Global Reviews, a company dedicated to empowering businesses with data driven insights and recommendations, is proud to announce it will be the headline sponsor of Inside Government’s Higher Education Marketing Conference for 2019 (https://highereducationmarketing.co.uk). The conference will be held Tuesday 30th April at the Royal College of Physicians in Regent Park, London and will be chaired by Martyn Spence, Director of Marketing and Communication, Heriot-Watt University.

Keynote speaker

Gerard Farrell, Head of Product at Global Reviews, will be a keynote speaker on the day, unveiling recent UK higher learning research and bringing best practice examples to bear on how the UK higher learning industry can improve its digital acquisition, retention and communicate channels.

  • Revealing new Global Reviews research and insights detailing how UK universities can perform better in meeting the online marketing and sales needs of their prospective students.
  • Understanding trends across university websites and highlighting common pain points prospective students face when researching course and university options.
  • Delivering best practice examples of the online consumer journey from both the UK and Australia.

Bringing our celebrated Higher Learning research programme to the UK

With nearly 20 years of experience in measuring and benchmarking customer journeys through multiple online channels and having worked with 15 universities in Australia, Global Reviews is bringing its higher learning benchmark to the UK.

Utilising real world scientific methodologies, Global Reviews not only provides the most sophisticated online journey benchmarking programme in the world but also provides the ability to respond to competitive market dynamics through a whole market view. Our insights consistently drive higher conversion rates and reduce abandonment.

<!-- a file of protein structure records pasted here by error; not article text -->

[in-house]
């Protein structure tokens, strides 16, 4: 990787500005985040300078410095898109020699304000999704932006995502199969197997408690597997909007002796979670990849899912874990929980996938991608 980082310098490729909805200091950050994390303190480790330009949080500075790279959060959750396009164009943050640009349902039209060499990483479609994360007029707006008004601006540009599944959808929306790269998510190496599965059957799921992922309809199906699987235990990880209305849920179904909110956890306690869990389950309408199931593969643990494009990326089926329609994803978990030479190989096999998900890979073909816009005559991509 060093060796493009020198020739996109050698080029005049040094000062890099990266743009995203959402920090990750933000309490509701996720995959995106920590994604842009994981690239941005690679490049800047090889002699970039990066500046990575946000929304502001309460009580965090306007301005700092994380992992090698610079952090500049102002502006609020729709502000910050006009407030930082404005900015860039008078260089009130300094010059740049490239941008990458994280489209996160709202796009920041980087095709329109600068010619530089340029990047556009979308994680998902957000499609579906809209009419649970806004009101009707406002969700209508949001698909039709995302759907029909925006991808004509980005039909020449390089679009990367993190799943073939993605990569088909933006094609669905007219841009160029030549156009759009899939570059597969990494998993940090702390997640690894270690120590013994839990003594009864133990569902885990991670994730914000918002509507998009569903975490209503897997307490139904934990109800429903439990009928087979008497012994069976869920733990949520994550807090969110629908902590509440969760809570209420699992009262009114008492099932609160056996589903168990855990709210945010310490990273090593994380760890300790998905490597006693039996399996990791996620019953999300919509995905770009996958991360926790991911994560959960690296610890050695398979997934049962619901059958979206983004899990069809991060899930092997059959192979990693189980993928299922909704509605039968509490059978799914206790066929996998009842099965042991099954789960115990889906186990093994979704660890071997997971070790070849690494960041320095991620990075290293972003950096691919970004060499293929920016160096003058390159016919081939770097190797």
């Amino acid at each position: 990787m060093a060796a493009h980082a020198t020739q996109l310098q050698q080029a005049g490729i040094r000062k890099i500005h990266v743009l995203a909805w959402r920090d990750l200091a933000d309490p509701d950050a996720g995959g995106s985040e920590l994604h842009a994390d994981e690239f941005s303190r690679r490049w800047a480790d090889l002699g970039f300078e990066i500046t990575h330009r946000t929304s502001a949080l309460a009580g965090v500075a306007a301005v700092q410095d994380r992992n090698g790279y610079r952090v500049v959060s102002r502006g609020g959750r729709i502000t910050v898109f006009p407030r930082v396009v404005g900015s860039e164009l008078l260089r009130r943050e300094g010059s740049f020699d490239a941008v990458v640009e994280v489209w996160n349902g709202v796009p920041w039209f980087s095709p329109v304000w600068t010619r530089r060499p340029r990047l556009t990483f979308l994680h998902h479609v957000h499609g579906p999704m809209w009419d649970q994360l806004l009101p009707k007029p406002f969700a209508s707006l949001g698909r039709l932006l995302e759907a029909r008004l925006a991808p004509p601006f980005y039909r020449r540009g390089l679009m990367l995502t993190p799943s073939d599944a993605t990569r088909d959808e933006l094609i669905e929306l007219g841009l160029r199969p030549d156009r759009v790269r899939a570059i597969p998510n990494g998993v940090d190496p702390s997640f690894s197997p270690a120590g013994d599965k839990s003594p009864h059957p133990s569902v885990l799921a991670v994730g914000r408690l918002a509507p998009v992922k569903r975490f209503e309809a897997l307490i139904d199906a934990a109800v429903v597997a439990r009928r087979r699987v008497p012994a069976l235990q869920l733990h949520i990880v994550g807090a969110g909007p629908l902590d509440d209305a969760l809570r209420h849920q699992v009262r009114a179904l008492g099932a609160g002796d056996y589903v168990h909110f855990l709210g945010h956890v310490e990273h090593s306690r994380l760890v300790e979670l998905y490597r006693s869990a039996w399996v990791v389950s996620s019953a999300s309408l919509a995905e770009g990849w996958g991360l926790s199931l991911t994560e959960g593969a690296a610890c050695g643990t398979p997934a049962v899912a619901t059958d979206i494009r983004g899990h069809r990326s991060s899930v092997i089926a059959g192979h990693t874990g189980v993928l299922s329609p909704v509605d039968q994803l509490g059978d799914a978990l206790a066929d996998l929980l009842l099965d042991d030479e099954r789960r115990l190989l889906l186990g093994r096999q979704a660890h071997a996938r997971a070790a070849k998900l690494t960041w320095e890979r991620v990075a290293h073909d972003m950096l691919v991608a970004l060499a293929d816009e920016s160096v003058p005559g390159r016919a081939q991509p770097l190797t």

Our methodologies consist of a unique blend of active and passive methodologies, subjective onsite behavior and objective best practice feature and function audits. Across the end to end online buying journey, segmented into two phases and six buying stages, our products benchmark and forensically analyse the elements of the online experience which are causing the greatest loss in sales. Our expert client advisory team deep dives into the thousands of behavioural data points generated in one study alone and provide evidence led insights to turn lost opportunities into conversions.

Five ways we can help your digital team:

  1. Prioritisation of customer experience development based on proportional market conversion increases
  2. Reduce reliance on site centric single data sources and provide whole market visibility. (The 80% you don’t currently see)
  3. Access to a leading team of digital conversion specialists and best practice intelligence
  4. Benchmark the performance of your online customer journey against local competitors and worldwide leaders.
  5. Reduce subjective debate within your team and gain independent validation on the decisions and choices you are making for your online sales and marketing strategy.